There’s no percentage in second-guessing Elon Musk. The Tesla chief executive is too erratic to make his plans apparent.

But it sure looks like he’s pondering an even bigger stake in Twitter — he’s already the largest shareholder — and possibly pursuing a takeover of the San Francisco social-media company.

Musk was awarded a seat on Twitter’s board after it was revealed that he had purchased a 9% interest in the company.

Over the weekend, he flexed his new muscle by tweeting about possible changes for the business. He cracked an apparent joke about Twitter dropping the “w” from its name (a possible allusion to a female body part).

Musk also suggested that Twitter turn its headquarters into a homeless shelter “since no one shows up anyway.”

Then Twitter CEO Parag Agrawal announced Sunday that Musk had changed his mind and would not take a board seat.

“We were excited to collaborate and clear about the risks,” Agrawal said. “We also believed that having Elon as a fiduciary of the company where he, like all board members, has to act in the best interests of the company and all our shareholders was the best path forward.”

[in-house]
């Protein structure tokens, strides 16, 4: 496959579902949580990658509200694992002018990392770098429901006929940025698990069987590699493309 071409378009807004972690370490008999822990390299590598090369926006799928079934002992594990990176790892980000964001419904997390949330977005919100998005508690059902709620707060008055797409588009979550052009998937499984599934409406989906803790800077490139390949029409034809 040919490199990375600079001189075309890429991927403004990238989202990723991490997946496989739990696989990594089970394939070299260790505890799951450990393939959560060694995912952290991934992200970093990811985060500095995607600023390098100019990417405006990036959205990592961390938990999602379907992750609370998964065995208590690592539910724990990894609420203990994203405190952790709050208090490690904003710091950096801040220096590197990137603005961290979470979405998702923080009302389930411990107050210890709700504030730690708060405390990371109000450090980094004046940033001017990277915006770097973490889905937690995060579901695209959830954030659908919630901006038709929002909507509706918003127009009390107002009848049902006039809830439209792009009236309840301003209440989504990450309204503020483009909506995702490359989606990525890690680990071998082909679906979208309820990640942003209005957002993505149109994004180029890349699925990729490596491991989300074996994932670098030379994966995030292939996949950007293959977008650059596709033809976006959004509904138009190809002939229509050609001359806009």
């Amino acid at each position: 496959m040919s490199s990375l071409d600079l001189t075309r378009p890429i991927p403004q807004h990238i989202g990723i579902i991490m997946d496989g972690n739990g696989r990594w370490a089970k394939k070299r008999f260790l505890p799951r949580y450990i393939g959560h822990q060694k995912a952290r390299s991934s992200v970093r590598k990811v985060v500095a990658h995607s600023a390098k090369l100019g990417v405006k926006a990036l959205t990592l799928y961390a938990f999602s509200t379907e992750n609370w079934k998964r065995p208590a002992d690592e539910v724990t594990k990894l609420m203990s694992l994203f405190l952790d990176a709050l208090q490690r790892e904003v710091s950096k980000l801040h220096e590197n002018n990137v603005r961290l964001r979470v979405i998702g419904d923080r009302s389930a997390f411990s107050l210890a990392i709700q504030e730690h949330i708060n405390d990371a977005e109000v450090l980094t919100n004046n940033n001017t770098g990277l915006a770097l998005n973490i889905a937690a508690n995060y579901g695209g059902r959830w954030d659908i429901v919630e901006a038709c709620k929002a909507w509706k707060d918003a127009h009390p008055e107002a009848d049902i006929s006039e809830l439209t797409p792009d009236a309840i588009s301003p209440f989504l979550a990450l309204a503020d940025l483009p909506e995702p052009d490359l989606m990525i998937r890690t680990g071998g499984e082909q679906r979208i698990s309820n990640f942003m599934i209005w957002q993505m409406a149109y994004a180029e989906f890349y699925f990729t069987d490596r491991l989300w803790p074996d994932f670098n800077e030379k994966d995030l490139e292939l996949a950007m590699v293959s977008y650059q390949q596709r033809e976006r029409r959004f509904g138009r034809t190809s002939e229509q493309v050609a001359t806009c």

What’s that mean? For the moment, we can only guess.

Agrawal said Musk’s appointment to Twitter’s board was “contingent on a background check.” It’s not clear what that background check entailed, but it’s not unreasonable to assume Musk saw it as a red flag.

More importantly, Musk’s seat on the board would have blocked him from amassing more than 15% of the company’s shares.

By forgoing board membership, Musk is now free to buy as many Twitter shares as he pleases — and perhaps even attempt a takeover of the company, hostile or otherwise.

Wall Street analysts are trying to read the tea leaves.

Twitter “must deal with a wild-card investor that already owns 9% of the company and has the resources to buy the remaining 91%,” said Don Bilson of Gordon Haskett Research Advisors.

“As volatile as Musk is, we could see a move like that made shortly. Or we could never see it all. This overhang that TWTR now lives beneath certainly qualifies as a distraction.”

And being a distraction is something that Twitter’s largest shareholder lives for.